Where to find qualified labor?
Q: We are struggling to find skilled labor to support our stamping operation. No suggestion?
A: The days of high school graduates seeking trade schools for a competitive career choice are, for the most part, over. The percentage of high school graduates who go straight to college has risen from 63% in 2000 to 70% today according to the US Department of Education. Additionally, high school graduates earn a median salary of $ 27,708, while college graduates earn almost double, or $ 53,091 per year plus fringe benefits. Is it any wonder that university is the route of choice?
But there is hope for the tool and die trade. The national average salary for tool and die makers in the United States is $ 74,516 and the top end is $ 85,528. Couple that with perks like health insurance, sick leave, and 401 (k), and it’s a very comfortable career path.
Typically, becoming a tool and die maker requires comprehensive training at a trade school, coupled with an effective apprenticeship program and on-the-job training. But trade schools have all but disappeared as a large majority of skilled blue collar jobs have been relocated.
I believe there is only one solution to this problem. At Micro Co., we have succeeded in creating our own learning program. In partnership with the state Department of Education and local community colleges, we have created a four-year in-house program that allows the apprentice to train in all of the disciplines required in the tooling trade and of the matrix and obtain a certified journeyman diploma. We combine this with the required coursework and testing at local colleges, earning qualified toolmaker degrees that can compete with today’s workforce.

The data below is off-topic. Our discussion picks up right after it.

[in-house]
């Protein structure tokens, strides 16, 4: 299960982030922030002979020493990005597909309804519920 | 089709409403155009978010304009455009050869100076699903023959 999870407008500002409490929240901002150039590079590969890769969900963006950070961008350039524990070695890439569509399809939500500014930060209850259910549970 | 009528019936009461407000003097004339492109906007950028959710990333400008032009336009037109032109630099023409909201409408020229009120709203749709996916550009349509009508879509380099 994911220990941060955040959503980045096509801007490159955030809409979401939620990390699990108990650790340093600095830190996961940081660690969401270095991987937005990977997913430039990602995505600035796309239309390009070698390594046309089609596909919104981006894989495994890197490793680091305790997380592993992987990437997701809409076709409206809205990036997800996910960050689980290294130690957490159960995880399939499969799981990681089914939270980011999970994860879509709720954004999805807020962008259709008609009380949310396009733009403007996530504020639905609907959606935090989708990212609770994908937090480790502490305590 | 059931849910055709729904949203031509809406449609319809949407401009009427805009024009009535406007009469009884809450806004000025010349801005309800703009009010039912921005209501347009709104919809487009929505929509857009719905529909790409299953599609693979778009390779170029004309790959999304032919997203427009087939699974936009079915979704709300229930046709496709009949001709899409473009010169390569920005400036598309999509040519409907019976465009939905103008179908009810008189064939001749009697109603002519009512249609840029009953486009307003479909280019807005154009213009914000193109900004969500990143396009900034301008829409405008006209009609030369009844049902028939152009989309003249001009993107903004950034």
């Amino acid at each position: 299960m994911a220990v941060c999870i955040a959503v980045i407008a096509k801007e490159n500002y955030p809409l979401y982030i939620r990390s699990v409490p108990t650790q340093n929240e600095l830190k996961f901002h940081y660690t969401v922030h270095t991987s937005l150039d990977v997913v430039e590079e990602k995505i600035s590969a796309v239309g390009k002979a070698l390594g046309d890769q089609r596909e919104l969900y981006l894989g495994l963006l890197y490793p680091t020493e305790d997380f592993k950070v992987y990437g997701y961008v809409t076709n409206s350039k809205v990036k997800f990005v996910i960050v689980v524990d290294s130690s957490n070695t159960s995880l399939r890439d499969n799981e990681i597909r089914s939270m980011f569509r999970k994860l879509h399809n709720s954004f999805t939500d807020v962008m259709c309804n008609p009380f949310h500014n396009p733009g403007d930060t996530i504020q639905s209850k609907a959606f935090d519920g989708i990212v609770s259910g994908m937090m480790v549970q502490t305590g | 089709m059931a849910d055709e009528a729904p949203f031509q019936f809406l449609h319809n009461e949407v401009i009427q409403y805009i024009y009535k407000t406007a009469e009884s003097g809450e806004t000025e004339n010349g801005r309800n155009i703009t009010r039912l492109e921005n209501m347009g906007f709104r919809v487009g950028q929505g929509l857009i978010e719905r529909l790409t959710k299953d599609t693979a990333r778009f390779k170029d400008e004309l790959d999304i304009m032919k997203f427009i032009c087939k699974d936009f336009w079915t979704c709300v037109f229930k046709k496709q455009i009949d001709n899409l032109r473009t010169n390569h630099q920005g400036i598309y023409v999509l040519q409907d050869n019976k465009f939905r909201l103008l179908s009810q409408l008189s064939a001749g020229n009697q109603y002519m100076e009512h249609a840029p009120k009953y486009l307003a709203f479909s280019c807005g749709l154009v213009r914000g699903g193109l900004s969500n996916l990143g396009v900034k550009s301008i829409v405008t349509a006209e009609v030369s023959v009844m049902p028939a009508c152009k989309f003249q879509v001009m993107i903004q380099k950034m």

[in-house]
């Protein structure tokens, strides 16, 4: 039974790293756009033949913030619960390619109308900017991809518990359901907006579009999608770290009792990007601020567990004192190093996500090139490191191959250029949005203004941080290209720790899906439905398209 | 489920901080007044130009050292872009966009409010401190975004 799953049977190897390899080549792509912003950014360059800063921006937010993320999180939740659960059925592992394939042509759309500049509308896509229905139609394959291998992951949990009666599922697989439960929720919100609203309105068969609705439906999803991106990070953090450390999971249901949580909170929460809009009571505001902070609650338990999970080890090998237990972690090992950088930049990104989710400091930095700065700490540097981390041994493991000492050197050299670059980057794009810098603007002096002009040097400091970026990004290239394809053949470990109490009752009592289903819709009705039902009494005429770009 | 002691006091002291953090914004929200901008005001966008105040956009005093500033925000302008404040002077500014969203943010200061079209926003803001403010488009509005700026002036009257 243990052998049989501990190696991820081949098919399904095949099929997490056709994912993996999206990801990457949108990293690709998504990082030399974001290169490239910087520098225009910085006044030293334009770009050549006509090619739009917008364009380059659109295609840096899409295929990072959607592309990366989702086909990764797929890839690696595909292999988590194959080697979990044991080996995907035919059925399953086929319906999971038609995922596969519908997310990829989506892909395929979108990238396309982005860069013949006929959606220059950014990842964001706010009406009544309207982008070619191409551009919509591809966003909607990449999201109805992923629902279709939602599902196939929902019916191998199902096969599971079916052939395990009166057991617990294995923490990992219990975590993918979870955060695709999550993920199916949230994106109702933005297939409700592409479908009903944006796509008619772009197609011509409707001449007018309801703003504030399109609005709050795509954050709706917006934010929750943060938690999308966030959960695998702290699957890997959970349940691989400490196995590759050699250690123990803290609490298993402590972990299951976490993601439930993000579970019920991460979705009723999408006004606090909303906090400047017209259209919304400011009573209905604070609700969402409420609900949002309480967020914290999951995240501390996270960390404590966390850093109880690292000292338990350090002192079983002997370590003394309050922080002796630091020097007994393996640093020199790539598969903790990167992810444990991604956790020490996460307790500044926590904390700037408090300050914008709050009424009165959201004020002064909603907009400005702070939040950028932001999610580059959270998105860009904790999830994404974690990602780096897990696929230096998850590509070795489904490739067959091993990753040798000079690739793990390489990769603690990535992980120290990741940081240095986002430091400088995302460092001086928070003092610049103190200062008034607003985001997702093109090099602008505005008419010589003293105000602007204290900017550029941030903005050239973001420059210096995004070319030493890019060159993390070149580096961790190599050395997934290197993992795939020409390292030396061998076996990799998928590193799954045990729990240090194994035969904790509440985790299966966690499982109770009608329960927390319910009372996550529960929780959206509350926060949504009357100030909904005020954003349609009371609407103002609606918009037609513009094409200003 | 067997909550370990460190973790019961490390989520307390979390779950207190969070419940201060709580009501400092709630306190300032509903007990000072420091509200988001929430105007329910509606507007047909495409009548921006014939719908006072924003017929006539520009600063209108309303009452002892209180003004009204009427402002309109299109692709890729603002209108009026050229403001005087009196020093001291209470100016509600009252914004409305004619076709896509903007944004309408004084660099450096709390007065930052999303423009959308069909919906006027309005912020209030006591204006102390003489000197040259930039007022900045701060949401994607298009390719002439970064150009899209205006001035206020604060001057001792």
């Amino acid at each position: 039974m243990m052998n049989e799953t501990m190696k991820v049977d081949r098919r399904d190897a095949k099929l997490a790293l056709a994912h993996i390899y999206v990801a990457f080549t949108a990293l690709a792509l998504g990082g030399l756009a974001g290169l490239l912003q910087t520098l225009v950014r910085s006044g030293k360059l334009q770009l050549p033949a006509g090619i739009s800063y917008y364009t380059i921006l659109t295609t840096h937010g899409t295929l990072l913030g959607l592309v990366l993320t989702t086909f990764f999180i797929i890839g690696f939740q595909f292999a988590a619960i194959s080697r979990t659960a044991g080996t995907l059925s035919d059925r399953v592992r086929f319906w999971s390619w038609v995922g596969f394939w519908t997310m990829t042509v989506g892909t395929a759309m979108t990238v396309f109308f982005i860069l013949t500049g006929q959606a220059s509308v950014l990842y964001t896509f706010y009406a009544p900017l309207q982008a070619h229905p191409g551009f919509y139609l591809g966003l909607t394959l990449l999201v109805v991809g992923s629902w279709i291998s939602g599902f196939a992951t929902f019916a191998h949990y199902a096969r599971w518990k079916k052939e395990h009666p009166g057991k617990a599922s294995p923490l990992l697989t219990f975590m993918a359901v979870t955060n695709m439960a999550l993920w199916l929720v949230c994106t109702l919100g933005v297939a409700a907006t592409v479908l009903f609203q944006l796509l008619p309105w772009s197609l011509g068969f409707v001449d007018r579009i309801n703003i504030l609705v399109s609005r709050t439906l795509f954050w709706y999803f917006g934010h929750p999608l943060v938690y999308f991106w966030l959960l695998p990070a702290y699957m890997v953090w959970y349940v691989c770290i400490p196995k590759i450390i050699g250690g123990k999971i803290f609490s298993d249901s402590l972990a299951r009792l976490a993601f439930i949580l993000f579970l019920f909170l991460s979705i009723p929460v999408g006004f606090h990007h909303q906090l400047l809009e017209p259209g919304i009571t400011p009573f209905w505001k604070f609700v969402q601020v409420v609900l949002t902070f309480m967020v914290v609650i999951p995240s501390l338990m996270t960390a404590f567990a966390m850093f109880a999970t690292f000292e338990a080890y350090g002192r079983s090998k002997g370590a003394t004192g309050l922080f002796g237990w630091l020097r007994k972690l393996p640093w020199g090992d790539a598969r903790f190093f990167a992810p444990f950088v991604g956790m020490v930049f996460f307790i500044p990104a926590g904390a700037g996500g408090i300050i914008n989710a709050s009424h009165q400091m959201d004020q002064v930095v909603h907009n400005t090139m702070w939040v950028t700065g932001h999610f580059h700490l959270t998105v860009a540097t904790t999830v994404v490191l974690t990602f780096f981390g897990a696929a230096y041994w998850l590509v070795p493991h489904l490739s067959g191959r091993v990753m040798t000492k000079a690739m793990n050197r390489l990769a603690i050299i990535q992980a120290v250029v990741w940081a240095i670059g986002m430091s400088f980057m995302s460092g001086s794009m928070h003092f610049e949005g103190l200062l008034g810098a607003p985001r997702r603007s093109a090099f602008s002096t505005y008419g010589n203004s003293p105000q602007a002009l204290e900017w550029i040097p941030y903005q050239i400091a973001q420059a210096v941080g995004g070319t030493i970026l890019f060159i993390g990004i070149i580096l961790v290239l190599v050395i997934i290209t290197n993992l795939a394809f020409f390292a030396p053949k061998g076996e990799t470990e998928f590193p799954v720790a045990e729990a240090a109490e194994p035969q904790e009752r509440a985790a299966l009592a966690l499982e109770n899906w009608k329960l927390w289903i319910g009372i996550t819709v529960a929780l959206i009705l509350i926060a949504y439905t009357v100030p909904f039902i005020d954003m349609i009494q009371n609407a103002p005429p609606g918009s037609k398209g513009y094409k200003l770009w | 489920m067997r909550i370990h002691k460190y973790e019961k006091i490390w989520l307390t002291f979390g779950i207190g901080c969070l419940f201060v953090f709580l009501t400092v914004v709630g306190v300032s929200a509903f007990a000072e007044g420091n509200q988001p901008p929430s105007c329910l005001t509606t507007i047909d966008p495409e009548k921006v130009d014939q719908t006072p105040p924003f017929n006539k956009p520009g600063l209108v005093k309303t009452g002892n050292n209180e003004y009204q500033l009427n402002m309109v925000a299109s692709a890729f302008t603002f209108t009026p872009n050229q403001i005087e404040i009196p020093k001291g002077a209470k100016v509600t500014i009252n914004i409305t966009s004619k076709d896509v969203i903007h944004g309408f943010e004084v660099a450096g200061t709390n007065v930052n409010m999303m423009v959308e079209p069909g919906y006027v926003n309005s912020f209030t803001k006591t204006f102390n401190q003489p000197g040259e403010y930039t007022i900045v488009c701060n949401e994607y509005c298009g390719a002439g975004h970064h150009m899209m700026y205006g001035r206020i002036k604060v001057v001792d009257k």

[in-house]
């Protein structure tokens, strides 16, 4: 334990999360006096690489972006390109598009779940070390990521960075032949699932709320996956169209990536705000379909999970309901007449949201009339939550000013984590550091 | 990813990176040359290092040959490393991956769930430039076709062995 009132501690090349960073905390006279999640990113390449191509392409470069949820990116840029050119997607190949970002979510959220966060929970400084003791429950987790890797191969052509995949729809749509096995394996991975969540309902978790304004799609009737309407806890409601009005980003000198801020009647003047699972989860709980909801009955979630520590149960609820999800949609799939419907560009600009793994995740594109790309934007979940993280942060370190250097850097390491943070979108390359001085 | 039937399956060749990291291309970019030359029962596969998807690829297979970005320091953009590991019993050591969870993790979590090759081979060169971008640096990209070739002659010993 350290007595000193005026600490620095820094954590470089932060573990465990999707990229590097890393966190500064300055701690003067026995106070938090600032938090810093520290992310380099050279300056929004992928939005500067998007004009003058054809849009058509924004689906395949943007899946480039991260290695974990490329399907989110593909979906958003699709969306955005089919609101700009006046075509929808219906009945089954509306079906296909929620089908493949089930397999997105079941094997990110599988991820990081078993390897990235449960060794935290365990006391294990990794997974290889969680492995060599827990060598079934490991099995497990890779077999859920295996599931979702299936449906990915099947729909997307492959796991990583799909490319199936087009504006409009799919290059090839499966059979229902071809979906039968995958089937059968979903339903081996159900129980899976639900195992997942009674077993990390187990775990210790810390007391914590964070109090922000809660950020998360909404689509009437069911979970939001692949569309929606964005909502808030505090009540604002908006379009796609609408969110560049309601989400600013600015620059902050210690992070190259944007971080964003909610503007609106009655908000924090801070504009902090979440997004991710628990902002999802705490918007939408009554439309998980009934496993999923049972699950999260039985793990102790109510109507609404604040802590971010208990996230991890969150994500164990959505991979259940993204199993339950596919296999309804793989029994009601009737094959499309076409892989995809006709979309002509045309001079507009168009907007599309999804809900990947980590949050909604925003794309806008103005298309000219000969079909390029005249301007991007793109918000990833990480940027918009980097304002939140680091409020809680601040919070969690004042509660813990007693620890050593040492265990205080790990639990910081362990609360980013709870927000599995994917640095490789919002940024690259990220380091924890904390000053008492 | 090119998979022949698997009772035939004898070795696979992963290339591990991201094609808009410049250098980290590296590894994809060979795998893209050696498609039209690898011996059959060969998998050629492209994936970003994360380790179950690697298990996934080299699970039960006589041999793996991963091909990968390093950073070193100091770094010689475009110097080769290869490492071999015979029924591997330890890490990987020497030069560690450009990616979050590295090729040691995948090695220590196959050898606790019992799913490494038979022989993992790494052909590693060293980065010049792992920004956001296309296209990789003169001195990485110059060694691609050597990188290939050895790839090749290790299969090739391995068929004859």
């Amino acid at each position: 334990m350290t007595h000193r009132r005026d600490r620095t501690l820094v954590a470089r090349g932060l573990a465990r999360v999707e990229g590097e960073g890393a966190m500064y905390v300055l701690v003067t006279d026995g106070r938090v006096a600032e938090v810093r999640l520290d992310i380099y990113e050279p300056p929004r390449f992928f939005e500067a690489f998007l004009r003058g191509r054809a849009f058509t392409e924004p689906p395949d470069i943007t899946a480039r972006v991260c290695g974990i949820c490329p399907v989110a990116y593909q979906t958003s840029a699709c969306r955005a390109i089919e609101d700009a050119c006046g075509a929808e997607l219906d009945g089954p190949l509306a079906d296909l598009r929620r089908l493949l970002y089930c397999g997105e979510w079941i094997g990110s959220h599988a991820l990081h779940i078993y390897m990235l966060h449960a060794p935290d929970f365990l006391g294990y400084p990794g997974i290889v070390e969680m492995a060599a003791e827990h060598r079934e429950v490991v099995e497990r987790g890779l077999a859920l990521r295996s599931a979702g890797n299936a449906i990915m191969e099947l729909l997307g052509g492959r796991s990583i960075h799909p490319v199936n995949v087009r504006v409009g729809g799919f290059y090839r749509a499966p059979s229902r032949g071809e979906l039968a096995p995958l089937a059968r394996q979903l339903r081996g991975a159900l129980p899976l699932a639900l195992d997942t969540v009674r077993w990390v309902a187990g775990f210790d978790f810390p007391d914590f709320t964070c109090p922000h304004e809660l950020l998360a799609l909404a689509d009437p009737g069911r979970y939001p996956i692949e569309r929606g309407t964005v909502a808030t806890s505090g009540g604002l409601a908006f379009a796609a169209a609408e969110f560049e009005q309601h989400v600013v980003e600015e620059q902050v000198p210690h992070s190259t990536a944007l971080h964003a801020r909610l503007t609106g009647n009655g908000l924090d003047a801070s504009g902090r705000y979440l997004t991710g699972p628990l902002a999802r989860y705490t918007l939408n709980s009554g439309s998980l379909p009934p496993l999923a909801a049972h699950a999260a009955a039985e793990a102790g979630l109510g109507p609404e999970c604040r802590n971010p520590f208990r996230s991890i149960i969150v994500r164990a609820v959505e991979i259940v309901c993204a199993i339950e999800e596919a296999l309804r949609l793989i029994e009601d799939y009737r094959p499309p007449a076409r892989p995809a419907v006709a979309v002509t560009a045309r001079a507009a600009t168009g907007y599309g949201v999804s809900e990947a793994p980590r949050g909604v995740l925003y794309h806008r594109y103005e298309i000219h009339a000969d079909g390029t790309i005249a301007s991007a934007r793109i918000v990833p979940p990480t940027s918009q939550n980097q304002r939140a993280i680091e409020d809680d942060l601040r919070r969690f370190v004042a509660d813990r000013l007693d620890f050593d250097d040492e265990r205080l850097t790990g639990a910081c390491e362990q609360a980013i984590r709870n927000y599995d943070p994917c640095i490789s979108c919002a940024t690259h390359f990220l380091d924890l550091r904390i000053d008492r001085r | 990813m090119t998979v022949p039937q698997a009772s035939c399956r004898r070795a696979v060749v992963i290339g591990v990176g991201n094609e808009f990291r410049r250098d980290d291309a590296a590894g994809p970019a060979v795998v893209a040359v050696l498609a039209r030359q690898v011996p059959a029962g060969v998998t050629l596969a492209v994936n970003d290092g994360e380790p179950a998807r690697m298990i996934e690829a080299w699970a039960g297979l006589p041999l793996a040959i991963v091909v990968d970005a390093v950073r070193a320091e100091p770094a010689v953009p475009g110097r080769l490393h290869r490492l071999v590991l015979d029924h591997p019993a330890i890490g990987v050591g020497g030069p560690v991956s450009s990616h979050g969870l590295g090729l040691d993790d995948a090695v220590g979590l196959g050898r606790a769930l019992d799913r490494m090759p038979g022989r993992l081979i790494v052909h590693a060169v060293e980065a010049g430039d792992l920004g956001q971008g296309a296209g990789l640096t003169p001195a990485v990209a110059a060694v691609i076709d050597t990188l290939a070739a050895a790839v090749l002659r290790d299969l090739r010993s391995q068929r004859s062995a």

It is important to note that technical advances in tooling and die making have made it almost impossible to practice the trade without taking college courses. Advanced electronic sensing is increasingly applied in presses, auxiliary equipment and the tools themselves. Toolmakers also need a basic understanding of the 3D software used for tooling design. Most shops have CAD stations in the tool room, and shops that use SolidWorks for design typically do not create detailed prints for each component of a tool. When questions arise on the ground, it is more efficient for toolmakers to access tooling prints themselves and perform basic manipulation of solid model drawings to study specific dimensions.
For the internal learning program to be successful, it is important to have a champion. It’s a lot of work to get it right, but the benefits of having a well-trained, highly skilled graduate are well worth it. At Micro Co., our champion is Eric Louison, Tool Shop Manager, who has been instrumental in building a world-class learning program that combines both classroom work and on-the-job training (see Figure 1).
As you can see, safety is the number one goal. Safety training is essential and should be comprehensive, including proper procedures and potential hazards on all equipment: grinders, lathes, milling machines, drill presses, band saws, belt sanders, etc.
A great way to acclimate new apprentices to the tools of the trade – micrometers, calipers, indicators, scales, gauges, screws, stones – is to give them a catalog of factory supplies (like Manhattan Supply Co.) and have them manually reference everything they need throughout their learning. This forces them to familiarize themselves with all the inner workings of the tooling and die trade and sets them on the path to success in the apprenticeship program.